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In a class the prof said "an [assembly] instruction knows if it's running in privileged or user mode because if a trap is produced then it's user mode".

First off I assume it can't be any trap but a specific trap saying that the command cannot be run in user mode.

Second, this seems awfully inefficient: run the whole command and check if there was a trap. Why isn't there a flag set or something? Isn't this like saying if it didn't work then we know there's a problem? So there really is no way to check?

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This depends on your platform (i.e. ARM, x86 etc...). I work primarily with ARM so my answer might be ARM specific but I've kept it as generic as possible.

Usually, the CPU keeps track of what processor mode it is in and each instruction is checked as it is being executed. This is done in hardware and not in software so you don't worry about whether it is efficient (leave that to the hardware developers).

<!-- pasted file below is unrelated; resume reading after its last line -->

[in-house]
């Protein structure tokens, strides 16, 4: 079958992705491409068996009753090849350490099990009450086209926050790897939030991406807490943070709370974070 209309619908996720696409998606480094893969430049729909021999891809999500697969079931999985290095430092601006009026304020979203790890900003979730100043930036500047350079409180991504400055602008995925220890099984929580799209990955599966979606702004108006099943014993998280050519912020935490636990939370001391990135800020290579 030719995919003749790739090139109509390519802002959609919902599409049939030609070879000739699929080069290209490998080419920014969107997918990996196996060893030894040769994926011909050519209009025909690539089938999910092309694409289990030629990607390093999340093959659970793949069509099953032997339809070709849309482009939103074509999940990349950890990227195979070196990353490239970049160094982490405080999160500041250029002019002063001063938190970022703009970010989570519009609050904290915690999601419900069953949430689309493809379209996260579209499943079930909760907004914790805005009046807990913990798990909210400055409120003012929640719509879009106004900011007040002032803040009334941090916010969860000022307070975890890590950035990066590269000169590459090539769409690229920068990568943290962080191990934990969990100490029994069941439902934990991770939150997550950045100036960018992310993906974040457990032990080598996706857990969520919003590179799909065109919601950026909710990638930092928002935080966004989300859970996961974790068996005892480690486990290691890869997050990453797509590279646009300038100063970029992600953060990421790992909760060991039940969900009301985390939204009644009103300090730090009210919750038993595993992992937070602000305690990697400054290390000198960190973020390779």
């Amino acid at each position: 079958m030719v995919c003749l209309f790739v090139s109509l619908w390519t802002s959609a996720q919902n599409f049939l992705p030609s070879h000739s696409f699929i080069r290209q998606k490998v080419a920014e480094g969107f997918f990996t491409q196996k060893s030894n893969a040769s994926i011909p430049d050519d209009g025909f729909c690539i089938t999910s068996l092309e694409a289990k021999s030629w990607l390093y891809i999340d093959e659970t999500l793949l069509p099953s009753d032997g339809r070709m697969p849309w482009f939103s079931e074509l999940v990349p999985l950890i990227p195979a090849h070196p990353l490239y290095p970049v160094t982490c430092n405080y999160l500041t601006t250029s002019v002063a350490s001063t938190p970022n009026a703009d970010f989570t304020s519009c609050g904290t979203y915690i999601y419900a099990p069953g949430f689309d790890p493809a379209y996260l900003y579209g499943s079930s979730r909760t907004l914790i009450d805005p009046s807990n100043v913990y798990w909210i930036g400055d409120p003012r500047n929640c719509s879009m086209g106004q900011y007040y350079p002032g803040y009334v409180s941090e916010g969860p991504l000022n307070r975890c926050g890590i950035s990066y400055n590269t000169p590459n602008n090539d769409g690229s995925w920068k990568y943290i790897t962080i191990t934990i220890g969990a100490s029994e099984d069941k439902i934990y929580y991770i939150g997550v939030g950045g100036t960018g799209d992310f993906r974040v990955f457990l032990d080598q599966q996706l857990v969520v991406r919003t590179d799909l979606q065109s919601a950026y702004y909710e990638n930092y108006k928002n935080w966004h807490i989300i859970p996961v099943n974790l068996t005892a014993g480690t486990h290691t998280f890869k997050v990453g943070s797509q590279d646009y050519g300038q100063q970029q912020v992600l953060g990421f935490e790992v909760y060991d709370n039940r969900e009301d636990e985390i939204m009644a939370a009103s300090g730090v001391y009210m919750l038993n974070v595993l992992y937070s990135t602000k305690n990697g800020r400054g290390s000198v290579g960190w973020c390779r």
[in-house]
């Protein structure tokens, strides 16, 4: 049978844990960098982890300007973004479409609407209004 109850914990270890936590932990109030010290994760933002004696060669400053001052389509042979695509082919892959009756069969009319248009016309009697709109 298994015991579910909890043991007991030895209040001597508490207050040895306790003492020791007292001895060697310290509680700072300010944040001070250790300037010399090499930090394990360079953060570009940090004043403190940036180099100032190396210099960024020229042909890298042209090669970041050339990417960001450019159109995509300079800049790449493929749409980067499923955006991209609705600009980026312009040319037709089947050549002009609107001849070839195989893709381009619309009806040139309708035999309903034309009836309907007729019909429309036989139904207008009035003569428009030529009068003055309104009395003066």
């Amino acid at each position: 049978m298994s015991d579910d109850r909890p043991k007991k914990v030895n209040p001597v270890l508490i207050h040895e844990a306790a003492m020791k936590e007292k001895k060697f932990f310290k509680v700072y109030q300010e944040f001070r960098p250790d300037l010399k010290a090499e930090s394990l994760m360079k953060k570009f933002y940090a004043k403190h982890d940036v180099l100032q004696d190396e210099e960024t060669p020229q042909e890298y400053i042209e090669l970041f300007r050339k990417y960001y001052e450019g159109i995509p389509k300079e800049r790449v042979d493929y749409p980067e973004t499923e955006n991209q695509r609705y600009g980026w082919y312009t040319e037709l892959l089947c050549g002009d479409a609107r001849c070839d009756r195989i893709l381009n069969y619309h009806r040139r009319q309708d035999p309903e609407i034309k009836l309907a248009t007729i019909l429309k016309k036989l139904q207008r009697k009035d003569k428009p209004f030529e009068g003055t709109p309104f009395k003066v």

If the instruction is trapped by the hardware because there isn't sufficient privileges, the CPU usually starts executing at a set location in a privileged mode. This set location is a trap handler which is usually in the kernel. The trap handler then gathers some information about what caused the trap and handles it appropriately.

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What do you mean it's done in hardware so efficiency doesn't matter? Traps are a software thing aren't they? Even if not I don't see your reason "don't worry about it" –  Celeritas Oct 24 '13 at 7:32
    
Trap handlers are implemented in software but the underlying mechanism is still in hardware. I say you don't worry about how it is implemented in hardware because it's usually out of a software developer's control –  tangrs Oct 24 '13 at 7:44
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